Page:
Why sex­u­ally abused chil­dren don’t scream

Fed­eral pros­e­cu­tor Sarah Chang watches video ev­i­dence of sex crimes. Young vic­tims en­dure even the worst in si­lence.

The Washington Post Sunday - - OUTLOOK - Sarah Chang is a fed­eral pros­e­cu­tor who spe­cial­izes in child ex­ploita­tion crimes. sarahchang.feed­back@gmail.com

Dur­ing my first week as a fed­eral pros­e­cu­tor of sex­ual abuse crimes against chil­dren, one of my col­leagues told me her chief cop­ing mech­a­nism: Turn the sound off when you have to watch a video mul­ti­ple times. This ad­vice scared me. I imag­ined chil­dren scream­ing, cry­ing and shriek­ing in pain — the stuff of night­mares.

My of­fice is re­spon­si­ble for in­ves­ti­gat­ing and prose­cut­ing such crimes, namely the pro­duc­tion, pos­ses­sion and traf­fick­ing of child pornog­ra­phy. My first case file con­tained mul­ti­ple CDs and DVDs show­ing a young girl be­ing sex­u­ally abused by her fa­ther, who filmed his crimes with a hand­held cam­era.De­spite my col­league’ s warn­ing, I knew I couldn’ t re­main deaf dur­ing my first pass at the ev­i­dence. I went to our foren­sic com­puter lab and braced my­self.

But all I heard was si­lence. The 5-year-old girl said noth­ing — not even a sob. Dis­turbed, I con­tin­ued to watch each video with the sound on. I tried to cor­rect the noise­less­ness by turn­ing the vol­ume up as high as it could go. The quiet was too deaf­en­ing, too de­feat­ing to ac­cept. Surely, th­ese chil­dren must make a sound?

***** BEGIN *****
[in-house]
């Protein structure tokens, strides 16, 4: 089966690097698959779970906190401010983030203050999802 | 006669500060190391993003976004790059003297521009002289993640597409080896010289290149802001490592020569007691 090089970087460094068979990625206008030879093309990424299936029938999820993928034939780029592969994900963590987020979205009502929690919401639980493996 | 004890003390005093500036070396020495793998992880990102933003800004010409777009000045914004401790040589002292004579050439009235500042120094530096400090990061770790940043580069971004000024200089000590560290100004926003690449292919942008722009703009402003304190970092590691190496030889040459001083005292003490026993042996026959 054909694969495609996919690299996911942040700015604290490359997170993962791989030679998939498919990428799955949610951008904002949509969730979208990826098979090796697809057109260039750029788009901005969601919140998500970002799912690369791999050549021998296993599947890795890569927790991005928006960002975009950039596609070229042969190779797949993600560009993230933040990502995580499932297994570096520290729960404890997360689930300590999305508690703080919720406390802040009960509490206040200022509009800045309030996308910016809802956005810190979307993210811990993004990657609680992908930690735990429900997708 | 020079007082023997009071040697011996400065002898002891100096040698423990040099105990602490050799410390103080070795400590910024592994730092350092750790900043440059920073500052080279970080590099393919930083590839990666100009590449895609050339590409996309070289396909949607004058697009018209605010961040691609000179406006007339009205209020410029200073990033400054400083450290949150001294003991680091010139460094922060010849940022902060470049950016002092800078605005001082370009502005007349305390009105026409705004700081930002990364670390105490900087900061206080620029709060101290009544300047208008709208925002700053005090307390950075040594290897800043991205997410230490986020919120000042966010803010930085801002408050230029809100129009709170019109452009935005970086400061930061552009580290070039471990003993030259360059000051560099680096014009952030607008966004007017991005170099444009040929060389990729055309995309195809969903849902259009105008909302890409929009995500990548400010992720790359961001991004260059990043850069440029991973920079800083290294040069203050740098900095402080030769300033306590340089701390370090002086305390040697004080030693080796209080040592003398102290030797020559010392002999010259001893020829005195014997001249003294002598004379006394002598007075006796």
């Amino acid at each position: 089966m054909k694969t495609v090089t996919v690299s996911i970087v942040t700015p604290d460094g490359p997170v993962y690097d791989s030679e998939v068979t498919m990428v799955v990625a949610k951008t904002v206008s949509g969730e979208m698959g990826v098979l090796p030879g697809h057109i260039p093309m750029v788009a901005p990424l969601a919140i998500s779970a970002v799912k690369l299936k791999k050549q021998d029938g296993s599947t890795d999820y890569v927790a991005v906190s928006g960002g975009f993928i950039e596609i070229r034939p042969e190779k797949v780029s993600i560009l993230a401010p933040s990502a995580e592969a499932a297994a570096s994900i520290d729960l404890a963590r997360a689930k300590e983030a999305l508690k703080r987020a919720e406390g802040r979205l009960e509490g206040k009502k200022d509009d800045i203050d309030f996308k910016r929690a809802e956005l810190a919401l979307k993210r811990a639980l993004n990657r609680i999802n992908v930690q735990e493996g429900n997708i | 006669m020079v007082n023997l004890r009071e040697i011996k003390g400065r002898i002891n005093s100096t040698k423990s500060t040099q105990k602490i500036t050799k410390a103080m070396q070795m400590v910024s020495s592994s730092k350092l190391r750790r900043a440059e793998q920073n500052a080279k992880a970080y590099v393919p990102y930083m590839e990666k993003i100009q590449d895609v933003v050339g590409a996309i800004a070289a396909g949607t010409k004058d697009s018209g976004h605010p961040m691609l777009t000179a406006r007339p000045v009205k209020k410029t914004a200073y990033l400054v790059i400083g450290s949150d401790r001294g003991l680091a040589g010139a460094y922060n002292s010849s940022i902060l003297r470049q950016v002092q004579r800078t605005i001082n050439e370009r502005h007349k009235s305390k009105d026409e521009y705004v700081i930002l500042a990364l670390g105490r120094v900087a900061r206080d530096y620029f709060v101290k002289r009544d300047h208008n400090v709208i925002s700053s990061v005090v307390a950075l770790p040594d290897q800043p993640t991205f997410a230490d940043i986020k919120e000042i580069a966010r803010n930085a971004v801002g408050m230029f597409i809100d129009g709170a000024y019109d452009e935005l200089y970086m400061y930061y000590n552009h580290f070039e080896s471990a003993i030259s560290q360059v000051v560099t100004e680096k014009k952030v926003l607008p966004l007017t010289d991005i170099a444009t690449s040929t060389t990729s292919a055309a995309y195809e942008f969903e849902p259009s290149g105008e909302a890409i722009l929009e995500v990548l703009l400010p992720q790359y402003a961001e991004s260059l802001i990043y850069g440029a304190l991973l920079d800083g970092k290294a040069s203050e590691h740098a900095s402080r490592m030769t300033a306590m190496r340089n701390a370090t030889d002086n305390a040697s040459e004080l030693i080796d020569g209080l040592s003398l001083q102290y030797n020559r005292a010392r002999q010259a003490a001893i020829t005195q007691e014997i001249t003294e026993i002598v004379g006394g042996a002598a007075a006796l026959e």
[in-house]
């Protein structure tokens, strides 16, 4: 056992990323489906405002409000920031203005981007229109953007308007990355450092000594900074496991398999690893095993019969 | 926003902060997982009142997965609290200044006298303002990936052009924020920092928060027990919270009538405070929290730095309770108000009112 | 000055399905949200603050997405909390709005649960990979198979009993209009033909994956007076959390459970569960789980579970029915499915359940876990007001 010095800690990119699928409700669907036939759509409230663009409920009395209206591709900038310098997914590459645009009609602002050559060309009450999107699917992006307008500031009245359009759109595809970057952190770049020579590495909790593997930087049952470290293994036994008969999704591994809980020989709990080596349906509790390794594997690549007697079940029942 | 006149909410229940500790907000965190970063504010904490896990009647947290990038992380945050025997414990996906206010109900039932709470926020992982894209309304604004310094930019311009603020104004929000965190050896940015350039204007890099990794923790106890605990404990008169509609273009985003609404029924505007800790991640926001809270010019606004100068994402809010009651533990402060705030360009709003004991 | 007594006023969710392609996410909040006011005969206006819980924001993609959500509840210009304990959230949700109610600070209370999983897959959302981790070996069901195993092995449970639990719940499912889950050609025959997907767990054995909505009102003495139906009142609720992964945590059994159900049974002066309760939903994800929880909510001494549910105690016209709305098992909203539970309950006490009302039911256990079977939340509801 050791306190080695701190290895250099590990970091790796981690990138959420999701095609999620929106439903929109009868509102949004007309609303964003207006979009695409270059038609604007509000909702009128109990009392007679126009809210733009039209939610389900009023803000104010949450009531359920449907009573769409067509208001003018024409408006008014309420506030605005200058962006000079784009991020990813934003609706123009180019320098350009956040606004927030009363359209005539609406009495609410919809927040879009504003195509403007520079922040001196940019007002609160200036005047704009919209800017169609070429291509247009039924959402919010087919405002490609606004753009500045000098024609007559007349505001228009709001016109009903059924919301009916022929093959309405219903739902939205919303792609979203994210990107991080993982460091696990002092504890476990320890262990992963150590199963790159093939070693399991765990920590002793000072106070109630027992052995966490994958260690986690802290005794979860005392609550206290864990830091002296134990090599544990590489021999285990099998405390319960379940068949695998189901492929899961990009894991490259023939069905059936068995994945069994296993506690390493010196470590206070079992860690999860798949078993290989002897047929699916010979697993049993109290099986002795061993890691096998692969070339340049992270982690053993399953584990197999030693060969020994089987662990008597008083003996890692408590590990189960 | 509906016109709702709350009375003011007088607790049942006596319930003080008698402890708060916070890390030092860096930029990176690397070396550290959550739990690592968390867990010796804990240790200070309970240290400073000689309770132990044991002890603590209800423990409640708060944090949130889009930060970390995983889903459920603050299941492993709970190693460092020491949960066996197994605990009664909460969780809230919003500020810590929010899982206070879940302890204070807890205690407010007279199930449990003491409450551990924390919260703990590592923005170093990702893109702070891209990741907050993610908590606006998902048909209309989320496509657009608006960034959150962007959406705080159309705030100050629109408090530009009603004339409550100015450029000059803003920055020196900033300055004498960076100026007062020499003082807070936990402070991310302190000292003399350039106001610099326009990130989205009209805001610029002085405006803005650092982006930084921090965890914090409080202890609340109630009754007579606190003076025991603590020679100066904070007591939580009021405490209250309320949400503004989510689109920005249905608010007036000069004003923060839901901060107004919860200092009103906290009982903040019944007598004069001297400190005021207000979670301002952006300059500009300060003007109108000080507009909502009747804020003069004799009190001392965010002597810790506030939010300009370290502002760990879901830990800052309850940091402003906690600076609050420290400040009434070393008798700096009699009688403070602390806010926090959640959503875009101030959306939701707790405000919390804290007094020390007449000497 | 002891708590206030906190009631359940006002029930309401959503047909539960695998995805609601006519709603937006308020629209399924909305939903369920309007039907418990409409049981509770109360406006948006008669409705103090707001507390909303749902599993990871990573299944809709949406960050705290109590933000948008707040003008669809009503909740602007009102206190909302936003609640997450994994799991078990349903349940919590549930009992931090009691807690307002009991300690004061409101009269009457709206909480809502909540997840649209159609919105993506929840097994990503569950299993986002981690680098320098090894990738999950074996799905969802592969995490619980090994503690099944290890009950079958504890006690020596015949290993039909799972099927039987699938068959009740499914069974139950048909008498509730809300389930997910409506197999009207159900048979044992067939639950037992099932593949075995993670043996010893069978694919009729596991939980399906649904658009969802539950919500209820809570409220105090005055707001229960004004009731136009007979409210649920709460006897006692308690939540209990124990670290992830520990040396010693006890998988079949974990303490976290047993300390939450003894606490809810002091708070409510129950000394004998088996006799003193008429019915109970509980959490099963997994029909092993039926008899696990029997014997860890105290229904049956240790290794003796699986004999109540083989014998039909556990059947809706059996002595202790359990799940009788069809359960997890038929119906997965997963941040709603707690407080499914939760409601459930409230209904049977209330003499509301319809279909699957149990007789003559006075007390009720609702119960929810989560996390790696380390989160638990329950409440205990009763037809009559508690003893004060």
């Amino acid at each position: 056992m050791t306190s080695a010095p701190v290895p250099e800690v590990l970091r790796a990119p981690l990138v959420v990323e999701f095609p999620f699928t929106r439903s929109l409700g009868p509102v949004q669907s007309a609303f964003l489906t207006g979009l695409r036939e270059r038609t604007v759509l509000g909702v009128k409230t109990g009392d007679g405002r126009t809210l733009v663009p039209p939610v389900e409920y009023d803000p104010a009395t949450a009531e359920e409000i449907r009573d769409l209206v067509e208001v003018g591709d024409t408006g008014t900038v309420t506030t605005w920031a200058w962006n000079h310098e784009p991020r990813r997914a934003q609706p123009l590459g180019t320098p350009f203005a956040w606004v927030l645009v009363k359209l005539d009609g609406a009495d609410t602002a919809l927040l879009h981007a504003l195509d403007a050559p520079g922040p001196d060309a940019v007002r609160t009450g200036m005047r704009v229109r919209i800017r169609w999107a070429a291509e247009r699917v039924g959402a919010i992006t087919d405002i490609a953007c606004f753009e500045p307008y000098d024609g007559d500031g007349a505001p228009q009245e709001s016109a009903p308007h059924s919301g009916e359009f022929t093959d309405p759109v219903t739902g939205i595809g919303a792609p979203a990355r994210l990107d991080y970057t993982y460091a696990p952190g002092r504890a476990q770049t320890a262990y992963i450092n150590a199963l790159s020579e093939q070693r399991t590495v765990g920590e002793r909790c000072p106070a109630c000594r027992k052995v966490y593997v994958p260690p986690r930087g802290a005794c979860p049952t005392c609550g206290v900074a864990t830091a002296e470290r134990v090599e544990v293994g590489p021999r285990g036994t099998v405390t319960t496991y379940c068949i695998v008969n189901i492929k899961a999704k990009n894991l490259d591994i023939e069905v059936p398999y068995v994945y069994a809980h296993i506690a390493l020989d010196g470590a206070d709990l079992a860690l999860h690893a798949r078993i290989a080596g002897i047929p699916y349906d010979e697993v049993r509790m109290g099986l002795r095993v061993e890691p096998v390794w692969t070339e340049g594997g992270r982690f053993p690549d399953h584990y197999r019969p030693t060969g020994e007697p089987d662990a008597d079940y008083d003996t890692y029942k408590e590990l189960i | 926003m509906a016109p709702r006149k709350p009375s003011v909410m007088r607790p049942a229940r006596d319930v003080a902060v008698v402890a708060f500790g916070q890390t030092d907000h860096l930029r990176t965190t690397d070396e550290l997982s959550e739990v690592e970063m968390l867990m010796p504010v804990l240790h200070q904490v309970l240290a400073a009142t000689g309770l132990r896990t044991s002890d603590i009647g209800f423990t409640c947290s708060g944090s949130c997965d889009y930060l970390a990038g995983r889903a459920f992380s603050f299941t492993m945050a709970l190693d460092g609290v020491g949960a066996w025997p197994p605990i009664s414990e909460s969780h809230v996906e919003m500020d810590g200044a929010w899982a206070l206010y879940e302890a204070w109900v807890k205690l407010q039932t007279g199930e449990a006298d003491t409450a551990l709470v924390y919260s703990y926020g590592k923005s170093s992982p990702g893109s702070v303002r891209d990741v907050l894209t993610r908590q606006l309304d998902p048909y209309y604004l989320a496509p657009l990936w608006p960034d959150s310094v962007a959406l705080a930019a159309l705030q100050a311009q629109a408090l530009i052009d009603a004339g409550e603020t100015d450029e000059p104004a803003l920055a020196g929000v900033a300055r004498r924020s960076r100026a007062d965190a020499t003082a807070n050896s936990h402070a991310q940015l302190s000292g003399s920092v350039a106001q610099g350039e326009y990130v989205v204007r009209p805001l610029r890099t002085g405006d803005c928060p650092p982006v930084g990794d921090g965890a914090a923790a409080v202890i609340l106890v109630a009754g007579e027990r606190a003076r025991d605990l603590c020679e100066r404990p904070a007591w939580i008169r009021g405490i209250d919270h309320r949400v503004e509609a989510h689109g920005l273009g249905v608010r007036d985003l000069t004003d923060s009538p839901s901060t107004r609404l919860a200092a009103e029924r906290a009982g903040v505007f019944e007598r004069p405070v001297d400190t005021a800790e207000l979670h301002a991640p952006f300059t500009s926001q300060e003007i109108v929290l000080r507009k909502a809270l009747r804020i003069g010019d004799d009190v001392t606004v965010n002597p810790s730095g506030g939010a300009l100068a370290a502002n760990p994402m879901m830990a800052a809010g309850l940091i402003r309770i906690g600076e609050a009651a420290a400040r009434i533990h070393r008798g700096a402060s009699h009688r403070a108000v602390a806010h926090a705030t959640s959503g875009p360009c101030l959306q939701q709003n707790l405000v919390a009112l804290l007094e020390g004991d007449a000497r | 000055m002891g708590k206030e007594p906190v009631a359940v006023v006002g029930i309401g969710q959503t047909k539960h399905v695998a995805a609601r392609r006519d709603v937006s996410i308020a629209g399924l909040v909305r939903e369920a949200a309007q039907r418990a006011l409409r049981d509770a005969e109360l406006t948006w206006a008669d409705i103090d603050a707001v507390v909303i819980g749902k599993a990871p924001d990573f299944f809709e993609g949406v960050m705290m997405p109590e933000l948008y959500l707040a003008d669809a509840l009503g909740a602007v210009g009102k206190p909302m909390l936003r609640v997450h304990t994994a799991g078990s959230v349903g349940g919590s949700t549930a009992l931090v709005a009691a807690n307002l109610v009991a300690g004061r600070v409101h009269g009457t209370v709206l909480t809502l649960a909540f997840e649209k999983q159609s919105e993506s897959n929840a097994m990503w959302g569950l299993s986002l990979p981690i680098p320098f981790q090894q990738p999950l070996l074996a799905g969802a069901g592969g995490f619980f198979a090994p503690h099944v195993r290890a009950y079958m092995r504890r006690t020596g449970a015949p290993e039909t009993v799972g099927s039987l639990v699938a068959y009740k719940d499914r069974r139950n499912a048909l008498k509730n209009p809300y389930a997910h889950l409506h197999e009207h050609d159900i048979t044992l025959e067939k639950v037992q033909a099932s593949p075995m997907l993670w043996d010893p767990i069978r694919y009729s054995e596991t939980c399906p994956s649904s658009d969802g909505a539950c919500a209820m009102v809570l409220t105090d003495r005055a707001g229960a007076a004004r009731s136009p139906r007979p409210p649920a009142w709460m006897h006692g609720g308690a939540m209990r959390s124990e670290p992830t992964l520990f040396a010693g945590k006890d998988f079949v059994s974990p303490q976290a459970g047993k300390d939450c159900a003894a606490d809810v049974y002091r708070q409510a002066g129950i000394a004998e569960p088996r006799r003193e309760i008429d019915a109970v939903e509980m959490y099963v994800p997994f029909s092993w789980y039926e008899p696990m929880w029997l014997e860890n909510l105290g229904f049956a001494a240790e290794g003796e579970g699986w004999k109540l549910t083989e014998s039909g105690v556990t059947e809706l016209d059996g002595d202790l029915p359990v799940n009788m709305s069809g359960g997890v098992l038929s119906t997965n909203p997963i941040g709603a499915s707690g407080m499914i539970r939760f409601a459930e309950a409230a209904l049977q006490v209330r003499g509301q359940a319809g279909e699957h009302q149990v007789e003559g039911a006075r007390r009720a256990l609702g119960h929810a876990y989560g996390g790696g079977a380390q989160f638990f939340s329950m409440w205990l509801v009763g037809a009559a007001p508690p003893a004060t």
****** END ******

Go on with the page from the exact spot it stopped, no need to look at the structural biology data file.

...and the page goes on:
But in video af­ter video, I wit­nessed silent suf­fer­ing. I later learned that this is a typ­i­cal re­ac­tion of young sex­ual abuse vic­tims. Psy­chi­a­trists say the si­lence con­veys their sense of help­less­ness, which also man­i­fests in their re­luc­tance to re­port the in­ci­dents and their ten­dency to ac­com­mo­date their abusers. If chil­dren do dis­close their abuse, their re­ports are of­ten am­biva­lent, some­times fol­lowed by a com­plete re­trac­tion and a re­turn to si­lence.

The help­less­ness th­ese chil­dren feel is rooted in the breach of trust they’ve ex­pe­ri­enced. Of­ten, their abusers are peo­ple they ex­pected would pro­tect

them. More than 80 per­cent of sex­ual abuse of­fenses against chil­dren are com­mit­ted by peo­ple they know — par­ents, rel­a­tives, day­care providers and other trusted adults, ac­cord­ing to a 2012 Jus­tice Depart­ment re­port. Stud­ies show that chil­dren in those cases, par­tic­u­larly those abused by a parental fig­ure, are more likely to re­cant their sto­ries of abuse, if they re­port them at all.

Abusers of­ten use ex­plicit co­er­cion or prom­ises to com­pel chil­dren into si­lence. I see this dy­namic of­ten: A fa­ther, an un­cle or a teacher, for in­stance, tells the child that the sex­ual abuse is an act of love and should re­main se­cret. It’s an ef­fec­tive tac­tic. A 2014 study found that a child is more likely to main­tain his or her prom­ise to keep a par­ent’s se­cret if the child has a high de­gree of trust in the par­ent and be­lieves that keep­ing a se­cret demon­strates trust­wor­thi­ness. For chil­dren abused by some­one they trust, this is par­tic­u­larly prob­lem­atic. When fa­mil­ial in­ti­macy and re­la­tion­ships of trust en­gen­der si­lence, chil­dren may not even re­al­ize that they are be­ing abused.